The carers at dad's nh seemed quite against me even telling him that his brother had died. I felt it was important that he continued to be included so far as possible. Both views are valid I think. Make a choice and don't feel bad about not having chosen differently.

    Let us know how it goes?

    Áine
     
  3. Lynne

    Lynne Registered User

    Jun 3, 2005
    3,433
    Suffolk,England
    Hi Lilac

    I'm so sorry, you and your family are having to cope with so many distressing things all at once, it must be hell.

    I haven't been in your situation, but my opinion/comments are as follows:

    NO, I don't think she should go to the funeral. Her presence there would only add one more painful aspect to the occasion, SHE wouldn't obtain any comfort from it (i.e. prob wouldn't remember it by the next day) and her Anxiety & Mobility problems would just make an already sad occasion so much worse. In this, the Carers at the home are probably right, and speaking from experience of other residents on similar occasions. As she believes the funeral has happened already, she would seem to be having difficulty with placing time & events in context, and will not remember even if she did attend.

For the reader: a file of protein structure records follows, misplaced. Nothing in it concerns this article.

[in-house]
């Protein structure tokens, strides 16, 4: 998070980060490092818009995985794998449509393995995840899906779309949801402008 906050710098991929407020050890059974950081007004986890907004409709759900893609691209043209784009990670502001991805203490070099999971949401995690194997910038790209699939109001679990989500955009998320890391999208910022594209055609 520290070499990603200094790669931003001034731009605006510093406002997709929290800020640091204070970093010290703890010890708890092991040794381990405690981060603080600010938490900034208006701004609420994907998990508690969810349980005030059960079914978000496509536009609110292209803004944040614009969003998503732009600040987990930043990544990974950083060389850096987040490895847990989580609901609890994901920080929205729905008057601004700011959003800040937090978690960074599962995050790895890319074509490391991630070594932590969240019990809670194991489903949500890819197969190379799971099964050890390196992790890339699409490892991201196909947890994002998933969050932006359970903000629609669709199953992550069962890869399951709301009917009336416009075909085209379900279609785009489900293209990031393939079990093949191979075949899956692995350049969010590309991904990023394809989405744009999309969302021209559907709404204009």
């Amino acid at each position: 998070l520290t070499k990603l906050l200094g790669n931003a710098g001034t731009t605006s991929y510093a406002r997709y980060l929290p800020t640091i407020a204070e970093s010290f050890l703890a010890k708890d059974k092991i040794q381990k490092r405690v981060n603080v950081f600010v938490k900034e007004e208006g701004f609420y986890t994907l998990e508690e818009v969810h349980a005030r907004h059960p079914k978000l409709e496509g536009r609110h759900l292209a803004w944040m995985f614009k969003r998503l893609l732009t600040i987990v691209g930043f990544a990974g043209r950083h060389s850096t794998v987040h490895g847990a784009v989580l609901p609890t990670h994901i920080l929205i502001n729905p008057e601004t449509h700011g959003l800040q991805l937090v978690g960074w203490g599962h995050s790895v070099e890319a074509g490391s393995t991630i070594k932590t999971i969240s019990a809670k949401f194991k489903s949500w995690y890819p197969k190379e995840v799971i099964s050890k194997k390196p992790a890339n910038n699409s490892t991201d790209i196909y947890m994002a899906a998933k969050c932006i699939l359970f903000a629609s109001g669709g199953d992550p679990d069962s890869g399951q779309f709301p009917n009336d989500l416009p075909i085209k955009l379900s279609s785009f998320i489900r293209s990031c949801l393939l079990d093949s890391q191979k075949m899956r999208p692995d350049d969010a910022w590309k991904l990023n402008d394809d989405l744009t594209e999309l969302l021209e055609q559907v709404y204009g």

If she asks, tell her the date it was. That way at least everyone will say the same thing.
    I would be inclined to lie through my teeth and tell her she attended and it was a beautiful service etc. etc., but that's me in my situation (Not many relatives, and my Mum never knows what day/date it is.)
    If you have several family members involved & visiting, they may not all appreciate the necessity for 'white lies' to deal with distressing times, and now is not the time for stirring up any family dissent.